Microsoft narrows CEO shortlist; Elop, Mulally make the cut

“Microsoft Corp has narrowed its list of external candidates to replace Chief Executive Steve Ballmer to about five people, including Ford Motor Co chief Alan Mulally and former Nokia CEO Stephen Elop, according to sources familiar with the matter,” Nadia Damouni reports for Reuters.

“The world’s largest software maker also has at least three internal candidates on its shortlist, including former Skype CEO Tony Bates, who is now responsible for Microsoft’s business development, and Satya Nadella, the company’s cloud and enterprise chief, the sources said,” Damouni reports. “Despite the narrower list – the company started with about 40 names – the process could take a few more months, the sources said. In August, Ballmer said he would retire within 12 months.”

“The names of other candidates could not be learned, but the search committee is interviewing executives from a wide range of sectors, including life sciences and consumer, the sources said,” Damouni reports. “Investors have pushed Microsoft’s board in recent months to look for a turnaround expert, such as Mulally or Computer Sciences Corp CEO Mike Lawrie, to succeed Ballmer. Some investors have also suggested to the board that co-founder Bill Gates should step down from his role as chairman, saying he stands in the way of radical reform at Microsoft. Microsoft remains highly profitable and last month beat Wall Street’s quarterly profit and revenue forecasts. But it has lost ground to Apple Inc and Google Inc in mobile computing.”

Read more in the full article here.

MacDailyNews Take: The only guy capable of turning around the S.S. Microtanic has already left the planet.

Related article:
Microsoft short-timer Ballmer loses over half his bonus over failure to compete with Apple – October 4, 2013

43 Comments

  1. I hope they appoint Scott Forstall. He has a sense of style akin to Steve Jobs.

    Scott could show those two co-idiots Cook & Ive how not to ruin Steve’s legacy by releasing the buggy, shitty & completely odious iOS 7 and running Apple to the ground.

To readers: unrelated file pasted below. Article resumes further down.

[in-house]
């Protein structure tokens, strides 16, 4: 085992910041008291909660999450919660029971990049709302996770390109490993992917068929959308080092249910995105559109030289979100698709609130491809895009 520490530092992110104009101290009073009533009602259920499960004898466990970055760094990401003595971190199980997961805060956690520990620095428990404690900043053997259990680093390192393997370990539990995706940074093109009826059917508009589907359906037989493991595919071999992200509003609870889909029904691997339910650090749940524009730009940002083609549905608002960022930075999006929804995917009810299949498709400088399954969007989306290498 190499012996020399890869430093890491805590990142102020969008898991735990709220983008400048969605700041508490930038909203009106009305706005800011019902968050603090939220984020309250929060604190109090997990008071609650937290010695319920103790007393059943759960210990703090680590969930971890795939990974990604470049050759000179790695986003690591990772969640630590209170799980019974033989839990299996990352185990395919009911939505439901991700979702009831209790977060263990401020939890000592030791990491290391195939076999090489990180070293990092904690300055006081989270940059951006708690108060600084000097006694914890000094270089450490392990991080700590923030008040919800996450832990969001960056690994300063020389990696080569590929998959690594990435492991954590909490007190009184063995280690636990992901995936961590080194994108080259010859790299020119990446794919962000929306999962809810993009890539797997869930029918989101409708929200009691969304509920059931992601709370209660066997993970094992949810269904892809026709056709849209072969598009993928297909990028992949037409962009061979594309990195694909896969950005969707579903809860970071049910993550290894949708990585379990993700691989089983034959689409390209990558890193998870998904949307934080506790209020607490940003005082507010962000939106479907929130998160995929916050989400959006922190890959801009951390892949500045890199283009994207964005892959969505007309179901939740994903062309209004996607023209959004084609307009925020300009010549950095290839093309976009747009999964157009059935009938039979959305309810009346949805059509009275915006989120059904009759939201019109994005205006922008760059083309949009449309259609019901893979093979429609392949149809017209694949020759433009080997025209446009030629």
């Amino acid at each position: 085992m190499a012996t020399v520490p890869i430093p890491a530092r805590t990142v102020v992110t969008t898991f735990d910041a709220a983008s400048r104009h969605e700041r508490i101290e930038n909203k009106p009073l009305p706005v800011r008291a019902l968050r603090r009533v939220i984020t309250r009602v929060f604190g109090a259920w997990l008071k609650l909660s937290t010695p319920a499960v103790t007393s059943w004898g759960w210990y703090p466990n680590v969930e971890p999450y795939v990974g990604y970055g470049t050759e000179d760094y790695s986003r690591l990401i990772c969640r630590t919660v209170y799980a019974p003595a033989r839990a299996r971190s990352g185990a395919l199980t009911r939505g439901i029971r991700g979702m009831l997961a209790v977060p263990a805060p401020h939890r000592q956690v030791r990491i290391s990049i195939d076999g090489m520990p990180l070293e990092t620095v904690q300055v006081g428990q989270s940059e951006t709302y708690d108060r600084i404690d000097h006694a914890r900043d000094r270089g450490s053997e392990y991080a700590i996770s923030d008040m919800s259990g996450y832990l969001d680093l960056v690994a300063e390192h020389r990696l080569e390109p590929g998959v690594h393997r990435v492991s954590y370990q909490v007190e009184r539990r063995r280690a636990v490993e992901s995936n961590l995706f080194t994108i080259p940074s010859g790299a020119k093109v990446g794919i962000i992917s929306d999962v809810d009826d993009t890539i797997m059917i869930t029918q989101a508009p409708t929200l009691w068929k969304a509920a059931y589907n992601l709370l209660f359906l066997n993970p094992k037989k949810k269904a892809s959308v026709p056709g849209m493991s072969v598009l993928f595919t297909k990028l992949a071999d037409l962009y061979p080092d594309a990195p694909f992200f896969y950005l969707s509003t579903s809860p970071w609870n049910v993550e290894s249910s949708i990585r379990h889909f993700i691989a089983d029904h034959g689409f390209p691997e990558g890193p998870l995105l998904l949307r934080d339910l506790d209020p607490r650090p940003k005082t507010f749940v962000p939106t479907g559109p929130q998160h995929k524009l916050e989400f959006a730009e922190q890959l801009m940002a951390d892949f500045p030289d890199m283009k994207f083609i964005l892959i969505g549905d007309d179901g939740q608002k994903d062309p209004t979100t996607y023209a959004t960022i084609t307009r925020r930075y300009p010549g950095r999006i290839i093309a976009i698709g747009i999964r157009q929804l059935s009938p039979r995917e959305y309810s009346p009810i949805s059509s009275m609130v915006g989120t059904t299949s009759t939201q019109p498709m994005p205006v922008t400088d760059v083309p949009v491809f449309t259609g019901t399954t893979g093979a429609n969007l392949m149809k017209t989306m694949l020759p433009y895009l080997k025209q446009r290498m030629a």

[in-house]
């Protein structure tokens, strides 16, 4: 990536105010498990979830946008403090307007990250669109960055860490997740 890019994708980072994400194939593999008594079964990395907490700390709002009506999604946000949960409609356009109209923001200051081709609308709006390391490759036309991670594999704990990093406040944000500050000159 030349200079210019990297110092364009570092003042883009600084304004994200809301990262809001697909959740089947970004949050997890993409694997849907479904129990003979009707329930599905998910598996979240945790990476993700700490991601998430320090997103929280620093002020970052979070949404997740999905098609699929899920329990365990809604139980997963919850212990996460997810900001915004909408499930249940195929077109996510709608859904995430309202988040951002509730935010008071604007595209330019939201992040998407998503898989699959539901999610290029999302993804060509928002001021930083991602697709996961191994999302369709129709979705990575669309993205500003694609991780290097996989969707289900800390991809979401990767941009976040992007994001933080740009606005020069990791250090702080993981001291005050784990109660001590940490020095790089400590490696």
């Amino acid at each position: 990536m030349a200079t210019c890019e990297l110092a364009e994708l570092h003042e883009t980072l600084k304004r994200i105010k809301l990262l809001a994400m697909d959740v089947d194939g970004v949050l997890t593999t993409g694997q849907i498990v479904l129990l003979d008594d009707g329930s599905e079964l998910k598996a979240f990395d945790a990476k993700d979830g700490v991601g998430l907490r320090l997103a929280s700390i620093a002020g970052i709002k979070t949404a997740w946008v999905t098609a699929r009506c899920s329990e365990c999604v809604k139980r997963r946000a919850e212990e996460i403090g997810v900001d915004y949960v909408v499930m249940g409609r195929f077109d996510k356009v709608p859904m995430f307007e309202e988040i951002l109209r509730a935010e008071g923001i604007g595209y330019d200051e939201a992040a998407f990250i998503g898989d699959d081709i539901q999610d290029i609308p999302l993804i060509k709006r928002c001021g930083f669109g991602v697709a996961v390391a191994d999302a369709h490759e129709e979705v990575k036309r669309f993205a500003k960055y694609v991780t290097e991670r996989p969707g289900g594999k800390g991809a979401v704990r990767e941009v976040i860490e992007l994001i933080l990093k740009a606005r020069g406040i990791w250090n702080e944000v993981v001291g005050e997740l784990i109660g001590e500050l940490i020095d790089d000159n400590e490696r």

1. It sure would be fun. Windows 8 needs skeuomorphism! All kidding aside, I would love to see Forstall in that job. Primarily due to Microsoft blowing it so bad so often in the recent past, the dirty little secret of Windows 8 is, it’s not all that bad…

      Get rid of the Microsofty-ness in it and it could be a fun OS.

      1. Thelonious, I’m sick to death of the flat boring unimaginative icons in iOS 7. The last straw seems to be how they’re ruining a perfectly good 3-D UI for iOS for iWork and converted it into a 2-D mess that it is now.

        Do you know that you could previously put documents, e.g. Pages or Numbers, into a folder and you could by opening the folder look at the document and take a good guess at its contents because the layout would show through albeit in miniature. Now those are replaced by ugly 2-D icons which sometimes but not always convert to miniature facsimiles of the document’s contents.

        I’m sick to my back teeth of all the unnecessary changes that have been implemented to iOS 7 for the sake of change on a cosmetic level, mostly for the worse.

        And have you seen the updated Remote app that was released today? Jesus, the icons representing Apple TV and Macs are frightful. Cold, grey 2-D lifeless icons. What a waste of a Retina display.

        1. We understand that you are frustrated. What most of us fail to understand is:

          1) Why you get incredibly outraged over icons
          2) Why you leave rage your icon outrage into a condemnation of iOS 7 in its entirety
          3) Why you feel that it is necessary to repeatedly and incessantly trumpet your iOS 7 outrage on this forum, to the extent of posting it on any and every topic, no matter how unrelated

          You are the boy who cried “iOS 7, too often. Far, far too often.

          On a related topic, I tend to take a person more seriously when the are registered forum participants rather than an anonymous poster who appears to changes handles on a whim.

    2. While I think Forstall was a talented guy and dislike some of the visual language used in iOS7, I prefer the new design direction of Forstall’s. Jobs was for skeuomorphic elements, but he kept it as an element. Jobs has really good taste and believed in it being understated and subtle. Forstall was fairly ham-handed about it. Of course, Forstall was about much more than a few bad design choices. Overall he did a nice job with the software.

      While Forstall did a lot of good things at Apple, I think Maps empirically demonstrates that he was also capable of putting out “buggy” software. Also, if you think no previous version of iOS has bugs when first released, you are wrong.

      Overall, I’m not really sure how you go from not liking the design of iOS7 to running Apple into the ground.

      Overall, I think iOS7 has been a great update that has brought a lot of useful functionality.

      All that said, Forstall would be good for MS.

  2. I think you are making light of the possibility of Microsoft being a real compeditor to Apple. Their are many excellent people who with MS large amount of money and user base could turn MS around. It would not be EASY but never underestimate the capability of good american managers.